Even though Football Dataco went to great lengths to explain the complexity of compiling a fixture list, the Judge was content that the claimants had not satisfied the "investment test," maintaining that all the effort went into creating the data.

Next page: Copyright

Similar topics


Other stories you might like

  • Robotics and 5G to spur growth of SoC industry – report
    Big OEMs hogging production and COVID causing supply issues

    The system-on-chip (SoC) side of the semiconductor industry is poised for growth between now and 2026, when it's predicted to be worth $6.85 billion, according to an analyst's report. 

    Chances are good that there's an SoC-powered device within arm's reach of you: the tiny integrated circuits contain everything needed for a basic computer, leading to their proliferation in mobile, IoT and smart devices. 

    The report predicting the growth comes from advisory biz Technavio, which looked at a long list of companies in the SoC market. Vendors it analyzed include Apple, Broadcom, Intel, Nvidia, TSMC, Toshiba, and more. The company predicts that much of the growth between now and 2026 will stem primarily from robotics and 5G. 

    Continue reading
  • Deepfake attacks can easily trick live facial recognition systems online
    Plus: Next PyTorch release will support Apple GPUs so devs can train neural networks on their own laptops

    In brief Miscreants can easily steal someone else's identity by tricking live facial recognition software using deepfakes, according to a new report.

    Sensity AI, a startup focused on tackling identity fraud, carried out a series of pretend attacks. Engineers scanned the image of someone from an ID card, and mapped their likeness onto another person's face. Sensity then tested whether they could breach live facial recognition systems by tricking them into believing the pretend attacker is a real user.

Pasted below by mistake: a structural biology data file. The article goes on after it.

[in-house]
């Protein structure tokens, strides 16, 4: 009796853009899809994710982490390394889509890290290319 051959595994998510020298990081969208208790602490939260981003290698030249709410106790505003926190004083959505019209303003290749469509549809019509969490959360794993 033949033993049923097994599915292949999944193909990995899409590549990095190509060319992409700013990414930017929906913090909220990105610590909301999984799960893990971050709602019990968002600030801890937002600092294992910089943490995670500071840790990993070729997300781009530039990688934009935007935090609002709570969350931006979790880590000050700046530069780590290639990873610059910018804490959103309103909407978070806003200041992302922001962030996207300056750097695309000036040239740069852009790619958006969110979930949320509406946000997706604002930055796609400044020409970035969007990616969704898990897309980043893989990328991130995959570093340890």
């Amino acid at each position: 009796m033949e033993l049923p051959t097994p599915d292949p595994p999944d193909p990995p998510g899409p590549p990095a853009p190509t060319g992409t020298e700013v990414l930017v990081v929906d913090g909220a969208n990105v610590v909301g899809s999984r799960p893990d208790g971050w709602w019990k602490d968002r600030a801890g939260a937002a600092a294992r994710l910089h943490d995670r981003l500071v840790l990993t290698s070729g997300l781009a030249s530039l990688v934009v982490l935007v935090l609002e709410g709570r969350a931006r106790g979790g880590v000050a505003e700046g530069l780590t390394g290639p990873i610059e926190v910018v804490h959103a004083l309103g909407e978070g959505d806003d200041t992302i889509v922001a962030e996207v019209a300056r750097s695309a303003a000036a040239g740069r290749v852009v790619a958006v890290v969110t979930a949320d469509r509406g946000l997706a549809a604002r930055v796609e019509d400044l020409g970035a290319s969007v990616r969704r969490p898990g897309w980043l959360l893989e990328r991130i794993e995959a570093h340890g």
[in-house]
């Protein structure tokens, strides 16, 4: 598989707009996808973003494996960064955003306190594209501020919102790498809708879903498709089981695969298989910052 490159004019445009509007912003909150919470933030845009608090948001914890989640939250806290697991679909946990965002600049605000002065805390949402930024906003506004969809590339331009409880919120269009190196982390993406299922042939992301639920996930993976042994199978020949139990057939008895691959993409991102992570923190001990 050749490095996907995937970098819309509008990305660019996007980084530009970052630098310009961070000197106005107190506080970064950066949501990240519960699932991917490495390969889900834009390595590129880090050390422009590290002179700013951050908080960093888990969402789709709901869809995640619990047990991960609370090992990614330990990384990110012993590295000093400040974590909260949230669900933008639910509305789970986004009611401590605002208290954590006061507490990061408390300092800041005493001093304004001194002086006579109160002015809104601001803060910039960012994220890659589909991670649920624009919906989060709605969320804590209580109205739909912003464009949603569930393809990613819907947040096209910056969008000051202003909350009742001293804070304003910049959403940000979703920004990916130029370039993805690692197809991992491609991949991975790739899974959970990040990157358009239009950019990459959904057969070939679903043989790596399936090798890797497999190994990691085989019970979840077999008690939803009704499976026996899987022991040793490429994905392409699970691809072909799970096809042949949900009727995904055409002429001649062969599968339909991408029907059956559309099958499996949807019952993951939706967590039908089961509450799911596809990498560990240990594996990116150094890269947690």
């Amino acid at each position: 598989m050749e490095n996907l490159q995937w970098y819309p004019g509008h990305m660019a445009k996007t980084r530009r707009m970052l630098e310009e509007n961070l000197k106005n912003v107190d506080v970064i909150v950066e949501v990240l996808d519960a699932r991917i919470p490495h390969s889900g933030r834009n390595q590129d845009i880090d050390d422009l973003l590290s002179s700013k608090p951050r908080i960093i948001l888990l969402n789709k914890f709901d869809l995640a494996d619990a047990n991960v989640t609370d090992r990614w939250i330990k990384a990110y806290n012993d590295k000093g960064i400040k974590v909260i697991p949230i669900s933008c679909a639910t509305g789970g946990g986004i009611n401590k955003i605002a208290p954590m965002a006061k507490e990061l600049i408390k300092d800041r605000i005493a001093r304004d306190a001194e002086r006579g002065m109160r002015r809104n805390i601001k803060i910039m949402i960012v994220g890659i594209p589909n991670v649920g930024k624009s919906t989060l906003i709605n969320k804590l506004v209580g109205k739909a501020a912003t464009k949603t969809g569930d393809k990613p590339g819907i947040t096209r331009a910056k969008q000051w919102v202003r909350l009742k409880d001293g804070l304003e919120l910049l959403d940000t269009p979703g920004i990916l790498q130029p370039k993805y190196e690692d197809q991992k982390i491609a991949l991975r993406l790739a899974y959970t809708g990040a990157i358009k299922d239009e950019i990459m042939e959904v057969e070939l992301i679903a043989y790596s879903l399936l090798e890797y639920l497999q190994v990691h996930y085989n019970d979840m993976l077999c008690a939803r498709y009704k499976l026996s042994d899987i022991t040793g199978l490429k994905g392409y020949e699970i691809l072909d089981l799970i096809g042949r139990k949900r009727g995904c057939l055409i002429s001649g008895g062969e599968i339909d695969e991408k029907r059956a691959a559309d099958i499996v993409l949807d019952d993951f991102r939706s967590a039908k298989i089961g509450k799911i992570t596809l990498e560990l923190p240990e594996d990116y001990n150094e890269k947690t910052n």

So-called "liveness tests" try to authenticate identities in real-time, relying on images or video streams from cameras like face recognition used to unlock mobile phones, for example. Nine out of ten vendors failed Sensity's live deepfake attacks.

    Continue reading
  • Lonestar plans to put datacenters in the Moon's lava tubes
    How? Founder tells The Register 'Robots… lots of robots'

    Imagine a future where racks of computer servers hum quietly in darkness below the surface of the Moon.

    Here is where some of the most important data is stored, to be left untouched for as long as can be. The idea sounds like something from science-fiction, but one startup that recently emerged from stealth is trying to turn it into a reality. Lonestar Data Holdings has a unique mission unlike any other cloud provider: to build datacenters on the Moon backing up the world's data.

    "It's inconceivable to me that we are keeping our most precious assets, our knowledge and our data, on Earth, where we're setting off bombs and burning things," Christopher Stott, founder and CEO of Lonestar, told The Register. "We need to put our assets in place off our planet, where we can keep it safe."

    Continue reading

Biting the hand that feeds IT © 1998–2022